When Saudi Aramco speaks, energy investors ought to listen.

With a quarter of the world's proven reserves of crude, Saudi Arabia's national oil company simply dwarfs the likes of ExxonMobil (NYSE:XOM) and PetroChina (NYSE:PTR). At least one analyst pegs Aramco's current daily take at $1 billion in revenue. The company's recent announcement that it seeks to lift its refining capacity by roughly three quarters in the next five years was big (and under-reported) news -- to this Fool, anyway.

Of course, if you keep an eye on Aramco, you know that it's been cutting deals faster than cards in the hands of a casino croupier. From ConocoPhillips (NYSE:COP) to Dow Chemical (NYSE:DOW), just about everybody who's anybody has a joint venture with these guys. Judging by Aramco's $70 billion allocation for new refining and petrochemical ventures, there are plenty more project announcements to come.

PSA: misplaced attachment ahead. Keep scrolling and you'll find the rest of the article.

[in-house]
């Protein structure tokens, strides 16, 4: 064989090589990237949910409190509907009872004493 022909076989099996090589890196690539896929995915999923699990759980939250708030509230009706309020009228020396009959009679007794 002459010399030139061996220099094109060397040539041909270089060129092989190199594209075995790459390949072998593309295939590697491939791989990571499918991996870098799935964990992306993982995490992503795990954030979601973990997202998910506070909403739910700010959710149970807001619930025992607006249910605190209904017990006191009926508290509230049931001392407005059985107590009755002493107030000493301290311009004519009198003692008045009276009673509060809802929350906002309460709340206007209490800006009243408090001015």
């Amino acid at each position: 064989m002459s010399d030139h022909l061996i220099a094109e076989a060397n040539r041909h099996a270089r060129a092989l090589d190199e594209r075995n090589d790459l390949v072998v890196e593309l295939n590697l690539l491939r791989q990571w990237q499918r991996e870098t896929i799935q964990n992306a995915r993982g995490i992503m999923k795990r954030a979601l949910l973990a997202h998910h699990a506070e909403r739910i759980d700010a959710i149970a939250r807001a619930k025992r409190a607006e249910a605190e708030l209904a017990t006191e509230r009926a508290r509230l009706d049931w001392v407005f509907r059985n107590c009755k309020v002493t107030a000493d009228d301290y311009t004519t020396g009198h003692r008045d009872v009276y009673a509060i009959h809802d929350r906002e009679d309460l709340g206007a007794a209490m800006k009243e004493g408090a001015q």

Who are the potential winners and losers here? A raft of new refineries could do wonders for contractors like Foster Wheeler (NASDAQ:FWLT), a company that's snagged Aramco work in the past. Equipment suppliers like Graham (AMEX:GHM), a vacuum system virtuoso, are also well positioned to profit.

I don't foresee any companies suffering terribly from this refinery build-out, but consider that many of Aramco's projects are focused on developing Saudi refining capacity. On the margin, I expect that would depress oil tanker demand when the supply comes on a few years out, but such a minor pinch wouldn't keep me up at night if I were a Frontline (NYSE:FRO) investor.

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